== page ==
A school has 300 students. If the ratio of boys to girls is 31 to 44, how many more girls are there in the school?

**Step 1:** Since we don’t know the exact number of either boys or girls, we can’t set up the equation right away. We assign variables first. Let *x* be the number of girls; then the number of boys will be 300 − *x*, since there are 300 students overall.

**Step 2:** Now we can set up the equation by writing the number of students in the ratio as a fraction:

Solve the equation by cross-multiplication:

31*x* = 44(300 − *x*)

Distribute the right side:

31*x* = 13,200 − 44*x*

Isolate the variable and collect like terms:

31*x* + 44*x* = 13,200

75*x* = 13,200

Divide both sides by 75:

*x* = 176

We found that there are 176 girls.

**Step 3:** In order to find the number of boys, subtract the number of girls from the number of all students:

300 − 176 = 124

We found that there are 124 boys in the school.

**Step 4:** By subtracting the number of boys from the number of girls, we can find out how many more girls there are in the school:

176 − 124 = 52

**Solution:** There are 52 more girls than boys in the school.

Sometimes the ratio of the objects is not given. We need to use the actual number of objects to find the ratio. For example, find the ratio of boys to girls in a class if there are 60 boys and 75 girls.

Let’s write the ratio in fraction form and then simplify by the common factor of 15:

So the ratio of boys to girls in class is 4:5.

At a small college, the ratio of men to women is 9:4. If there are presently 720 women, how many additional women would it take to reduce the ratio of men to women to 2:1?

**Step 1:** To answer the problem’s question, we need to know the present number of men at the college. Let this number be *x*. We use the first ratio 9:4 and the present number of women to find the present number of men:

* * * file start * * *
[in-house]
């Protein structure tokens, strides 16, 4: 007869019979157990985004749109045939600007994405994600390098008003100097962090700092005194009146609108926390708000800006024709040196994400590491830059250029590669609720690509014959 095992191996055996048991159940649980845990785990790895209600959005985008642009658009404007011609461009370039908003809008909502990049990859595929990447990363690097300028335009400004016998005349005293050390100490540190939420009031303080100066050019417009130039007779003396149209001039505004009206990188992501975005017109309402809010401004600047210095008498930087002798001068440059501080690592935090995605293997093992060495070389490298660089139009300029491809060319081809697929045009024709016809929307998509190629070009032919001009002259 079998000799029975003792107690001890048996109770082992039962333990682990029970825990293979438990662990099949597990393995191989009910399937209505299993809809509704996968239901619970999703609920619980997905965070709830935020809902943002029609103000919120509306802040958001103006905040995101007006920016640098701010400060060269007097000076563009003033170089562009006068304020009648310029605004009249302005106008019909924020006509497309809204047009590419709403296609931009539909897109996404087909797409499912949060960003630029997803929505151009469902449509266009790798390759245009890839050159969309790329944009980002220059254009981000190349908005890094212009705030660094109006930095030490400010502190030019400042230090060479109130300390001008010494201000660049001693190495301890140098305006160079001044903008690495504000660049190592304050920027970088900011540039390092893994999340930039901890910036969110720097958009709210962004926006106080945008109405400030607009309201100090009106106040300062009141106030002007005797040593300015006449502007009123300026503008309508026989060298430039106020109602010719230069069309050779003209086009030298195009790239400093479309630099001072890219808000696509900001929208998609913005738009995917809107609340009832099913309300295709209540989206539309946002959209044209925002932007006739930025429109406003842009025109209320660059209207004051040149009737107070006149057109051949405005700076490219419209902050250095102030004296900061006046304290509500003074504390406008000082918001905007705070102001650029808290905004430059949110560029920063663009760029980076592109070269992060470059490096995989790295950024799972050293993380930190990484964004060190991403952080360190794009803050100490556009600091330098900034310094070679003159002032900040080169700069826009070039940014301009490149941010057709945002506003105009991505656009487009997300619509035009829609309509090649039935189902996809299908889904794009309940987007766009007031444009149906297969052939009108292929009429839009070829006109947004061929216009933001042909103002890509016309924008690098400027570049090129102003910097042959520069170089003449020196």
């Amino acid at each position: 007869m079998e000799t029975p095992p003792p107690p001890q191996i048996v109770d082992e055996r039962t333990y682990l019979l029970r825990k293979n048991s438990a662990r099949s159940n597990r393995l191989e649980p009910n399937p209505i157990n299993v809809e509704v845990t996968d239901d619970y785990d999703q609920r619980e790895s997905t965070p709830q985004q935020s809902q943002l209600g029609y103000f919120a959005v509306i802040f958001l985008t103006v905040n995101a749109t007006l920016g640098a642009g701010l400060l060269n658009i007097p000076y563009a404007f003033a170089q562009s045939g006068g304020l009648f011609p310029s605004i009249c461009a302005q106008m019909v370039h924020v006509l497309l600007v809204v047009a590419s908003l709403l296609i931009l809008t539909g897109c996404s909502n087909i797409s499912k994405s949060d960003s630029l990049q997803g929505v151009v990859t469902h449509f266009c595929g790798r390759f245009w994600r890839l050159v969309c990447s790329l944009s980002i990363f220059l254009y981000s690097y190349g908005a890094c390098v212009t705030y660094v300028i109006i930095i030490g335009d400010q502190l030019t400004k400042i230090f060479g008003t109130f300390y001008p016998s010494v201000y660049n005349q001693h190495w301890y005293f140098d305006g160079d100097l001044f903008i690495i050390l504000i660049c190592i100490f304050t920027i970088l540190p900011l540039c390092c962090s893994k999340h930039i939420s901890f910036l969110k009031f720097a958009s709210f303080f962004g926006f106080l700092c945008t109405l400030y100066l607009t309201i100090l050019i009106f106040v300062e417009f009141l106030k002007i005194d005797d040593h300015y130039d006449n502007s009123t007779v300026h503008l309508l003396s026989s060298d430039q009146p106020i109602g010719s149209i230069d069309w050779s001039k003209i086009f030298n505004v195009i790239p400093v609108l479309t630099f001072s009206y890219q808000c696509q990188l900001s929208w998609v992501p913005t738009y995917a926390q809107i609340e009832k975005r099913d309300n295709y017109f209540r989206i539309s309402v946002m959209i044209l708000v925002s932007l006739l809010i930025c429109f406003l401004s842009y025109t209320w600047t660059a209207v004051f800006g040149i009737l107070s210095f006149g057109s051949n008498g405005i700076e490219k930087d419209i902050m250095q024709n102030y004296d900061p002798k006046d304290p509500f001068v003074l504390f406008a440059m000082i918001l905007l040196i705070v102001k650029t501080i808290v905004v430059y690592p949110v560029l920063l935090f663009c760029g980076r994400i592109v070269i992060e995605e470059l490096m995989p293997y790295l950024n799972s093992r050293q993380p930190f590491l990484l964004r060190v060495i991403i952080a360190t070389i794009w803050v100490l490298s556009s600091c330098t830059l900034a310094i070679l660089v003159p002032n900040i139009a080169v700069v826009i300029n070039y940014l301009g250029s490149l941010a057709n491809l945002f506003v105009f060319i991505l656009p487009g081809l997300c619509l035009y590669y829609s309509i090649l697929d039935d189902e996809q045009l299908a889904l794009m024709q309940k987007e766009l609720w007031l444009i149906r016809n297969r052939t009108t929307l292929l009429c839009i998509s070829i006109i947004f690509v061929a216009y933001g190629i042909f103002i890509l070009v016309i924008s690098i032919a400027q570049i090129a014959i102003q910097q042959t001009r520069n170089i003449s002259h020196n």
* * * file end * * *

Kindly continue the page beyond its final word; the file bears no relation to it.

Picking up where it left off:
Solve the equation by cross-multiplying:

9(720) = 4*x*

6,480 = 4*x*

Divide both sides by 4:

*x* = 1,620

We found that there are presently 1,620 men at the college.

**Step 2:** To reduce the ratio to 2:1, the college needs to take in more women. Let that number of additional women be *y*. We use the variable *y* since we already used the variable *x* to represent the amount of men. The present number of women is 720, so the new amount of women will be 720 + *y*.

**Step 3:** Now, we know the present amount of men (this should not be changed) and we know the number of women (720 + *y*) it will take to change the ratio to the desirable ratio 2:1, so we can set up our equation:

**Step 4:** Solve the equation by cross-multiplication:

2(720 + *y*) = 1,620

Distribute and isolate the variable:

1,440 + 2*y* = 1,620

2*y* = 1,620 − 1,440

Collect like terms:

2*y* = 180

Divide both sides by 2:

*y* = 90

**Solution:** It would take 90 additional women to reduce the ratio of men to women to 2:1.

Now that you’ve worked through these problems and have learned to figure out ratios, you should be able to solve any ratio word problem! For more practice problems and in-depth information, check out *The Complete Idiot’s Guide to Algebra Word Problems*. Have fun!

From *The Complete Idiot’s Guide to Algebra Word Problems* by Izolda Fotiyeva, Ph.D.